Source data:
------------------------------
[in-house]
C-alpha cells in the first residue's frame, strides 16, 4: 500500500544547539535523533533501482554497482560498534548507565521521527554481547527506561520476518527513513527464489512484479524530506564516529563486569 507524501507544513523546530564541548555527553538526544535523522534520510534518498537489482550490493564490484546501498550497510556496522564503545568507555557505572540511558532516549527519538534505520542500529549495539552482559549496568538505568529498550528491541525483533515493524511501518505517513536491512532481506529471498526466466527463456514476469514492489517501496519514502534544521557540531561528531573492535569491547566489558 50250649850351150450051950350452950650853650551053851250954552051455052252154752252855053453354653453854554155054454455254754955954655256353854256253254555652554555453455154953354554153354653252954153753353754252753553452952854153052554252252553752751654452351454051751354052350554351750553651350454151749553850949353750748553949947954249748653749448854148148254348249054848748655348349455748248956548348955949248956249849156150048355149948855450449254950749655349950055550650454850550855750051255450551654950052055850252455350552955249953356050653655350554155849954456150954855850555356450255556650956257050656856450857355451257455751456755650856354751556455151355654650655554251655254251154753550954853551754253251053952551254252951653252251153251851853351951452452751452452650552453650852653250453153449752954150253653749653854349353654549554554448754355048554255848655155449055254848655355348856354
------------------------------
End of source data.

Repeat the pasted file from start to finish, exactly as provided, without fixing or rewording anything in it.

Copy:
[in-house]
C-alpha cells in the first residue's frame, strides 16, 4: 500500500544547539535523533533501482554497482560498534548507565521521527554481547527506561520476518527513513527464489512484479524530506564516529563486569 507524501507544513523546530564541548555527553538526544535523522534520510534518498537489482550490493564490484546501498550497510556496522564503545568507555557505572540511558532516549527519538534505520542500529549495539552482559549496568538505568529498550528491541525483533515493524511501518505517513536491512532481506529471498526466466527463456514476469514492489517501496519514502534544521557540531561528531573492535569491547566489558 50250649850351150450051950350452950650853650551053851250954552051455052252154752252855053453354653453854554155054454455254754955954655256353854256253254555652554555453455154953354554153354653252954153753353754252753553452952854153052554252252553752751654452351454051751354052350554351750553651350454151749553850949353750748553949947954249748653749448854148148254348249054848748655348349455748248956548348955949248956249849156150048355149948855450449254950749655349950055550650454850550855750051255450551654950052055850252455350552955249953356050653655350554155849954456150954855850555356450255556650956257050656856450857355451257455751456755650856354751556455151355654650655554251655254251154753550954853551754253251053952551254252951653252251153251851853351951452452751452452650552453650852653250453153449752954150253653749653854349353654549554554448754355048554255848655155449055254848655355348856354